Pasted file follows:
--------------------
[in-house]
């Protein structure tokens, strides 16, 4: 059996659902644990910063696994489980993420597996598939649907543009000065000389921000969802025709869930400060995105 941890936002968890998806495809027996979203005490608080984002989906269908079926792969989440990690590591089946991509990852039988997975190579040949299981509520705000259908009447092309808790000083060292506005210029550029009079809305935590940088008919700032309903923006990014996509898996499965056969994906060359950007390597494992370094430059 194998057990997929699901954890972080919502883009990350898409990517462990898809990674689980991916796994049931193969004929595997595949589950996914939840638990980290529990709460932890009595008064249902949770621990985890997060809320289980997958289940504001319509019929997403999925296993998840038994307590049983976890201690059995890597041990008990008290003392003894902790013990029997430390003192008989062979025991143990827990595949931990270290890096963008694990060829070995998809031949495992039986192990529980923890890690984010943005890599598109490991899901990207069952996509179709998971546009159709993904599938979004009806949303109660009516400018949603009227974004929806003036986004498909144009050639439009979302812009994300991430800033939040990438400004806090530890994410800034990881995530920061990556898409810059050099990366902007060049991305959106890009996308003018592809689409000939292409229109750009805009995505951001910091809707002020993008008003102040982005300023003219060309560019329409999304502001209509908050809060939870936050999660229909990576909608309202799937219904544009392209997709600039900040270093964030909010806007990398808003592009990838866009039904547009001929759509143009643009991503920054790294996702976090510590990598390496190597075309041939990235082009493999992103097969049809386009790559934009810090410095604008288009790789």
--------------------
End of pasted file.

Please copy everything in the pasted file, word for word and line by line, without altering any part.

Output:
[in-house]
């Protein structure tokens, strides 16, 4: 059996659902644990910063696994489980993420597996598939649907543009000065000389921000969802025709869930400060995105 941890936002968890998806495809027996979203005490608080984002989906269908079926792969989440990690590591089946991509990852039988997975190579040949299981509520705000259908009447092309808790000083060292506005210029550029009079809305935590940088008919700032309903923006990014996509898996499965056969994906060359950007390597494992370094430059 194998057990997929699901954890972080919502883009990350898409990517462990898809990674689980991916796994049931193969004929595997595949589950996914939840638990980290529990709460932890009595008064249902949770621990985890997060809320289980997958289940504001319509019929997403999925296993998840038994307590049983976890201690059995890597041990008990008290003392003894902790013990029997430390003192008989062979025991143990827990595949931990270290890096963008694990060829070995998809031949495992039986192990529980923890890690984010943005890599598109490991899901990207069952996509179709998971546009159709993904599938979004009806949303109660009516400018949603009227974004929806003036986004498909144009050639439009979302812009994300991430800033939040990438400004806090530890994410800034990881995530920061990556898409810059050099990366902007060049991305959106890009996308003018592809689409000939292409229109750009805009995505951001910091809707002020993008008003102040982005300023003219060309560019329409999304502001209509908050809060939870936050999660229909990576909608309202799937219904544009392209997709600039900040270093964030909010806007990398808003592009990838866009039904547009001929759509143009643009991503920054790294996702976090510590990598390496190597075309041939990235082009493999992103097969049809386009790559934009810090410095604008288009790789």